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Expanded replay not leading to reversals during White Sox games

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Umpires' original calls stand despite video evidence to the contrary this week

Tommy Gilligan-USA TODAY Sports

While the White Sox have played a number of games with instant replay available, it's been difficult to detect any difference.

One reason is that they haven't come up that often. Another one -- when the managers have challenged incorrect calls, the umpires haven't bothered reversing them.

MLB.com has video of three calls that umpires upheld despite evidence to the contrary, with two benefiting the Sox.

On Sunday, Adam Eaton threw his body at second base on a steal attempt and went screaming past the bag. On his attempt to scramble back to second, Josh Rutledge appeared to tag him on the hand. Eaton was ruled safe, and the call was upheld.

On Wednesday, Leury Garcia fumbled the transfer from glove to hand on an attempted double play, but the original call said he didn't even catch the ball for the force. The replay showed a traditional transfer gone awry, but the call was upheld and the runner at second was safe. Between dropped transfers and the neighborhood play, double plays could be a vital replay battleground.

Soon afterward, Eaton was credited with an outfield assist at third base. It was a great throw, but old friend Jason Bourgeois appeared to get his foot on the bag before Marcus Semien could apply the tag. The call was upheld, perhaps because one cameraman failed to get the play in the frame.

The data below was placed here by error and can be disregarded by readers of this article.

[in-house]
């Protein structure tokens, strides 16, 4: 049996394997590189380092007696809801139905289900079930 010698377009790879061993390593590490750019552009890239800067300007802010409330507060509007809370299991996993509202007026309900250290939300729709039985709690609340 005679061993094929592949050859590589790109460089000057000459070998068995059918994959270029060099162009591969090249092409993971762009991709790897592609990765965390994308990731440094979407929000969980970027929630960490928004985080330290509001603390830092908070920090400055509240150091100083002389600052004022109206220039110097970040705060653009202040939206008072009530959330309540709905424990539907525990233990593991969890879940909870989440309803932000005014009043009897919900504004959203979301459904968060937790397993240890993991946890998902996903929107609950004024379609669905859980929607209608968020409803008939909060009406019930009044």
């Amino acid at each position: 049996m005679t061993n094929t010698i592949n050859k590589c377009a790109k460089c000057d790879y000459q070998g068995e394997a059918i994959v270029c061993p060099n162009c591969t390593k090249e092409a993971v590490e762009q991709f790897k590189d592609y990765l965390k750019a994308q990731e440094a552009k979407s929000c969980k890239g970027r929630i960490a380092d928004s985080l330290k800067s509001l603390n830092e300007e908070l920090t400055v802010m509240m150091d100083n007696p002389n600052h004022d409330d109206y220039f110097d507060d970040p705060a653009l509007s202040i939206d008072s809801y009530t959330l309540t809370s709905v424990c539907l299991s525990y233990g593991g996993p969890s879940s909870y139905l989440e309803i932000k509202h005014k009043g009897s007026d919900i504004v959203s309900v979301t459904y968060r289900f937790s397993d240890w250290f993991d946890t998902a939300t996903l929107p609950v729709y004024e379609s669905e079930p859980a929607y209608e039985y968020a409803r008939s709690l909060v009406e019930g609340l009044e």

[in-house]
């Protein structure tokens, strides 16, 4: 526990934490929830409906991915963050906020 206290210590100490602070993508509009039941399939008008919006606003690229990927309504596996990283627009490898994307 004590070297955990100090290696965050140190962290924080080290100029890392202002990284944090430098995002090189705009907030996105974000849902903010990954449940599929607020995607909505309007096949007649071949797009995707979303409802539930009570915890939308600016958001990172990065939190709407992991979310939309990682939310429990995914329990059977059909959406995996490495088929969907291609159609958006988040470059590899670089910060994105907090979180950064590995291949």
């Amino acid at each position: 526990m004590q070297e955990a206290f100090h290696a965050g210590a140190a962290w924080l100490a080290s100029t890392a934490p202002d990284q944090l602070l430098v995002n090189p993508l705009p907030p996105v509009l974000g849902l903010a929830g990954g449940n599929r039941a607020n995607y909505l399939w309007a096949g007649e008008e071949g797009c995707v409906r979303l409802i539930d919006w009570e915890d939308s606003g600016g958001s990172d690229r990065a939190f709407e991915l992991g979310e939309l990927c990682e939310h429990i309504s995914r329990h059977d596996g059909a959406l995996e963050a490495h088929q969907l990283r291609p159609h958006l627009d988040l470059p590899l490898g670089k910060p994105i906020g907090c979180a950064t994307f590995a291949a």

It's possible the process will transform dramatically during the regular season, with two broadcasts at the ready and better ways to use those angles, but when I read articles about the system like Jeff Passan's ...

Much of that depends on how many bad calls it overturns. The league commissioned research on "clear and convincing" incorrect calls from the 2013 season and said umpires definitively blew 377. Of those, MLB said, 86 percent were either force plays (like a runner being safe or out at first base) or tag plays (steals, pickoffs and otherwise). Though this data is rather misleading – there were plenty more wrong calls, except technology did not allow the league to put a number on it – it does show that baseball could see upwards of 400 calls changed this season.

... and compare it to the calls that haven't been overturned, it makes me wonder if their standard for conclusive evidence is closer to "beyond a shadow of a doubt" than "beyond a reasonable doubt." Or maybe it's even beyond it.